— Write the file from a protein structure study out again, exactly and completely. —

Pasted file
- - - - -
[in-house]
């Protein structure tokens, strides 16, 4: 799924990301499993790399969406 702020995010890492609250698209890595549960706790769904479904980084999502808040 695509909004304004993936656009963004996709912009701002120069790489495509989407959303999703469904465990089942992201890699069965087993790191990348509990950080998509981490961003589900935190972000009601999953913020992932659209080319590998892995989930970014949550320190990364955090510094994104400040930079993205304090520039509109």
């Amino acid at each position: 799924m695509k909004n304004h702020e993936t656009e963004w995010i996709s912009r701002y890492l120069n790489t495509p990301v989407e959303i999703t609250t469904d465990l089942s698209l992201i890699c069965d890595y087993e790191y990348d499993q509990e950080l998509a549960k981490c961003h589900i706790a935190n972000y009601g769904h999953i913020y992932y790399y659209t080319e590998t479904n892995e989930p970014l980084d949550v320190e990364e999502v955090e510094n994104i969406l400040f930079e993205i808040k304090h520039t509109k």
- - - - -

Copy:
[in-house]
């Protein structure tokens, strides 16, 4: 799924990301499993790399969406 702020995010890492609250698209890595549960706790769904479904980084999502808040 695509909004304004993936656009963004996709912009701002120069790489495509989407959303999703469904465990089942992201890699069965087993790191990348509990950080998509981490961003589900935190972000009601999953913020992932659209080319590998892995989930970014949550320190990364955090510094994104400040930079993205304090520039509109």
């Amino acid at each position: 799924m695509k909004n304004h702020e993936t656009e963004w995010i996709s912009r701002y890492l120069n790489t495509p990301v989407e959303i999703t609250t469904d465990l089942s698209l992201i890699c069965d890595y087993e790191y990348d499993q509990e950080l998509a549960k981490c961003h589900i706790a935190n972000y009601g769904h999953i913020y992932y790399y659209t080319e590998t479904n892995e989930p970014l980084d949550v320190e990364e999502v955090e510094n994104i969406l400040f930079e993205i808040k304090h520039t509109k």